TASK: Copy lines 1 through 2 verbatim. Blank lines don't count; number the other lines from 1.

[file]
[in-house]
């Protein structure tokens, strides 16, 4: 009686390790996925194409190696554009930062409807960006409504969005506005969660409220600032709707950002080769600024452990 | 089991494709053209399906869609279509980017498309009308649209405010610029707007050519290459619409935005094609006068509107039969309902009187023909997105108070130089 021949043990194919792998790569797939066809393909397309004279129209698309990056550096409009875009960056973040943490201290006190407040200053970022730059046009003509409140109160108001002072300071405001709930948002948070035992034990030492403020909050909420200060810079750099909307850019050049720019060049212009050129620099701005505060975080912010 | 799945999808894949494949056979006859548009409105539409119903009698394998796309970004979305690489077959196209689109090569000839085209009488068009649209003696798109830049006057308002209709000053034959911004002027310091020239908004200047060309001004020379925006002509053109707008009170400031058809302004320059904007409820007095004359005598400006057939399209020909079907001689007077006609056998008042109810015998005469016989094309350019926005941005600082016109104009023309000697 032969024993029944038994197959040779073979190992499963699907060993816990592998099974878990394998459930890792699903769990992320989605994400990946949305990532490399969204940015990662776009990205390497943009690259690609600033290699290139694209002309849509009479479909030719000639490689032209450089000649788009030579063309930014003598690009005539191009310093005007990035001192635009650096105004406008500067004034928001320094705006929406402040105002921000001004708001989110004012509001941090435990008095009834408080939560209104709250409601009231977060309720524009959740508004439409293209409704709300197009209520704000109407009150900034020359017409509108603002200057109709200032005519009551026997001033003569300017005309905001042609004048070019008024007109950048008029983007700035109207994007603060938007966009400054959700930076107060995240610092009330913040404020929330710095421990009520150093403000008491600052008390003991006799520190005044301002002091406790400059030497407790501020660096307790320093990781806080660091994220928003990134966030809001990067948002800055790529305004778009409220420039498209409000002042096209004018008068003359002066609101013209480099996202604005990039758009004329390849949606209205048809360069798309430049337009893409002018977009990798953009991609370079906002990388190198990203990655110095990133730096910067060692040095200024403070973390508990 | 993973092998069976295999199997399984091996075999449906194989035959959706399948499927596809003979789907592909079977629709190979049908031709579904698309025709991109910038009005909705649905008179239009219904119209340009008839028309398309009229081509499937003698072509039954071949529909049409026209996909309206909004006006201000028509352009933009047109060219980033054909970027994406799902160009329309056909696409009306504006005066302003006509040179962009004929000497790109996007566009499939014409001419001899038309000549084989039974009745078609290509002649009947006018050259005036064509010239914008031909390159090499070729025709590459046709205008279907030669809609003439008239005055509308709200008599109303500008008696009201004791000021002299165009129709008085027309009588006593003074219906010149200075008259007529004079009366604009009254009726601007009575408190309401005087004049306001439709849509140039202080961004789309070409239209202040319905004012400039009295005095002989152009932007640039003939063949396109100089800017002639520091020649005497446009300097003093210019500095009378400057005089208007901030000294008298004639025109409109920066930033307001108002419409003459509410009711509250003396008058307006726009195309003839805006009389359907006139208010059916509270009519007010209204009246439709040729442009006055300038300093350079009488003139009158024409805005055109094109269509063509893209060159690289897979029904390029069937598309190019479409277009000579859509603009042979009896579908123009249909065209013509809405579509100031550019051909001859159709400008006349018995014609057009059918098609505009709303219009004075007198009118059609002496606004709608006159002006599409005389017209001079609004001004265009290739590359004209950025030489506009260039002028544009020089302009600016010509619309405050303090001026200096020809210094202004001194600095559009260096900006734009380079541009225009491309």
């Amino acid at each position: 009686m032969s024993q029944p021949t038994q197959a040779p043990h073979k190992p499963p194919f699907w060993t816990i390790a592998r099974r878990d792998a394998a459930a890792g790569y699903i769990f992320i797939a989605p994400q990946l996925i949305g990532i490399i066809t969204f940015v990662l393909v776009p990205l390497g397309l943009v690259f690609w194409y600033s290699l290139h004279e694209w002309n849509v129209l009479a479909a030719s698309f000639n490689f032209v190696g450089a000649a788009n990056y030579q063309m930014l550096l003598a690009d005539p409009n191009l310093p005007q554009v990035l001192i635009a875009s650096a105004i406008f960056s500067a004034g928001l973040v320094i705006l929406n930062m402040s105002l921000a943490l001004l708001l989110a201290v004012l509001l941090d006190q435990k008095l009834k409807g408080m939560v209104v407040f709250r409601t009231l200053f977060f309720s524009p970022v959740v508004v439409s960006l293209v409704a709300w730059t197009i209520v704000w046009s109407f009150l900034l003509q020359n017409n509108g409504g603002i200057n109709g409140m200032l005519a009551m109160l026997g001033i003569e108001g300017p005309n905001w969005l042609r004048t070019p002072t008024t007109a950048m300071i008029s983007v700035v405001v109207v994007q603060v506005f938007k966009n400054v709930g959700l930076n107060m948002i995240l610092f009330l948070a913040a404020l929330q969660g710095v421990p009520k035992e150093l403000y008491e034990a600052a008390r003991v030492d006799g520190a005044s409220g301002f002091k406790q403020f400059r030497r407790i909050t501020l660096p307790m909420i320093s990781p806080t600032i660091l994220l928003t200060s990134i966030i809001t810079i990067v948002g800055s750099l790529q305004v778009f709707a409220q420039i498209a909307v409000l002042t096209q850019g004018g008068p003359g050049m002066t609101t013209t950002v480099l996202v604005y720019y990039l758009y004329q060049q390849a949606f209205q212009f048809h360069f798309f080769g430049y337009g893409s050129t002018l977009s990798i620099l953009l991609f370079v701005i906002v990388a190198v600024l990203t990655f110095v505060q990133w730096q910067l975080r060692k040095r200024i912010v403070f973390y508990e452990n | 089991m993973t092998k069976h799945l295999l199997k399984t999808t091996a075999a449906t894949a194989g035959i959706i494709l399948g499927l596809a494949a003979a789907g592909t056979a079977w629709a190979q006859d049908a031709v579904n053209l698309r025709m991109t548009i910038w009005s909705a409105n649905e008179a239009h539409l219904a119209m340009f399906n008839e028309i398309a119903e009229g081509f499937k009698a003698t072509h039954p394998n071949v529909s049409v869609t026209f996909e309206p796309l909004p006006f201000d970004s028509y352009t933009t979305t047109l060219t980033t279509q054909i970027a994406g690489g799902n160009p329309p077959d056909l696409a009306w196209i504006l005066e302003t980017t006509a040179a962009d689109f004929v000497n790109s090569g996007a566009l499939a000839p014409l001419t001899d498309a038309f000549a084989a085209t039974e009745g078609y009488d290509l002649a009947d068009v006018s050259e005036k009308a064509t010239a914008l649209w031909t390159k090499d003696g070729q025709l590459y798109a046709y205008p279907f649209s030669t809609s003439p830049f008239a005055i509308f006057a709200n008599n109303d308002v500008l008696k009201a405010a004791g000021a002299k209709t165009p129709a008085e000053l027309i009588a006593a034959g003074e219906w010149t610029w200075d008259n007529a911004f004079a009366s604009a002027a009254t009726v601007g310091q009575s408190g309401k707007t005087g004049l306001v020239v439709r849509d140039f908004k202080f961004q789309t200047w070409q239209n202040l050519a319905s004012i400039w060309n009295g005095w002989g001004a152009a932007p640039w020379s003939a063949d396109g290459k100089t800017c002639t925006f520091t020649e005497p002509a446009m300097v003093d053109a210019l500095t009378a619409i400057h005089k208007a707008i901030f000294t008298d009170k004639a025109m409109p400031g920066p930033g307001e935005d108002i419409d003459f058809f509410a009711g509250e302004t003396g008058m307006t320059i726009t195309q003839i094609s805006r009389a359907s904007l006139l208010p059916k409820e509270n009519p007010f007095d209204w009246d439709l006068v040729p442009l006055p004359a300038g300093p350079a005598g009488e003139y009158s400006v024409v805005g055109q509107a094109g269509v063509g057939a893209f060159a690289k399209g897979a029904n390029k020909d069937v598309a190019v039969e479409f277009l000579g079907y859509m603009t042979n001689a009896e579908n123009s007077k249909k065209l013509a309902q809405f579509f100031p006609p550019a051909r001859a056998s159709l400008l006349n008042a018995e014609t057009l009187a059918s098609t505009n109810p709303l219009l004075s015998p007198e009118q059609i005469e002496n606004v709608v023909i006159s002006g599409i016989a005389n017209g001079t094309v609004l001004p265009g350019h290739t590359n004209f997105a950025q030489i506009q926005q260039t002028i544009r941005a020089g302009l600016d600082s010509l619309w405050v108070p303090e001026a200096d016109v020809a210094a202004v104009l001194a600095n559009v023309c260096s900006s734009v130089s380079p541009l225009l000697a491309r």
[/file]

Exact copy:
[in-house]
């Protein structure tokens, strides 16, 4: 009686390790996925194409190696554009930062409807960006409504969005506005969660409220600032709707950002080769600024452990 | 089991494709053209399906869609279509980017498309009308649209405010610029707007050519290459619409935005094609006068509107039969309902009187023909997105108070130089 021949043990194919792998790569797939066809393909397309004279129209698309990056550096409009875009960056973040943490201290006190407040200053970022730059046009003509409140109160108001002072300071405001709930948002948070035992034990030492403020909050909420200060810079750099909307850019050049720019060049212009050129620099701005505060975080912010 | 799945999808894949494949056979006859548009409105539409119903009698394998796309970004979305690489077959196209689109090569000839085209009488068009649209003696798109830049006057308002209709000053034959911004002027310091020239908004200047060309001004020379925006002509053109707008009170400031058809302004320059904007409820007095004359005598400006057939399209020909079907001689007077006609056998008042109810015998005469016989094309350019926005941005600082016109104009023309000697 032969024993029944038994197959040779073979190992499963699907060993816990592998099974878990394998459930890792699903769990992320989605994400990946949305990532490399969204940015990662776009990205390497943009690259690609600033290699290139694209002309849509009479479909030719000639490689032209450089000649788009030579063309930014003598690009005539191009310093005007990035001192635009650096105004406008500067004034928001320094705006929406402040105002921000001004708001989110004012509001941090435990008095009834408080939560209104709250409601009231977060309720524009959740508004439409293209409704709300197009209520704000109407009150900034020359017409509108603002200057109709200032005519009551026997001033003569300017005309905001042609004048070019008024007109950048008029983007700035109207994007603060938007966009400054959700930076107060995240610092009330913040404020929330710095421990009520150093403000008491600052008390003991006799520190005044301002002091406790400059030497407790501020660096307790320093990781806080660091994220928003990134966030809001990067948002800055790529305004778009409220420039498209409000002042096209004018008068003359002066609101013209480099996202604005990039758009004329390849949606209205048809360069798309430049337009893409002018977009990798953009991609370079906002990388190198990203990655110095990133730096910067060692040095200024403070973390508990 | 993973092998069976295999199997399984091996075999449906194989035959959706399948499927596809003979789907592909079977629709190979049908031709579904698309025709991109910038009005909705649905008179239009219904119209340009008839028309398309009229081509499937003698072509039954071949529909049409026209996909309206909004006006201000028509352009933009047109060219980033054909970027994406799902160009329309056909696409009306504006005066302003006509040179962009004929000497790109996007566009499939014409001419001899038309000549084989039974009745078609290509002649009947006018050259005036064509010239914008031909390159090499070729025709590459046709205008279907030669809609003439008239005055509308709200008599109303500008008696009201004791000021002299165009129709008085027309009588006593003074219906010149200075008259007529004079009366604009009254009726601007009575408190309401005087004049306001439709849509140039202080961004789309070409239209202040319905004012400039009295005095002989152009932007640039003939063949396109100089800017002639520091020649005497446009300097003093210019500095009378400057005089208007901030000294008298004639025109409109920066930033307001108002419409003459509410009711509250003396008058307006726009195309003839805006009389359907006139208010059916509270009519007010209204009246439709040729442009006055300038300093350079009488003139009158024409805005055109094109269509063509893209060159690289897979029904390029069937598309190019479409277009000579859509603009042979009896579908123009249909065209013509809405579509100031550019051909001859159709400008006349018995014609057009059918098609505009709303219009004075007198009118059609002496606004709608006159002006599409005389017209001079609004001004265009290739590359004209950025030489506009260039002028544009020089302009600016010509619309405050303090001026200096020809210094202004001194600095559009260096900006734009380079541009225009491309």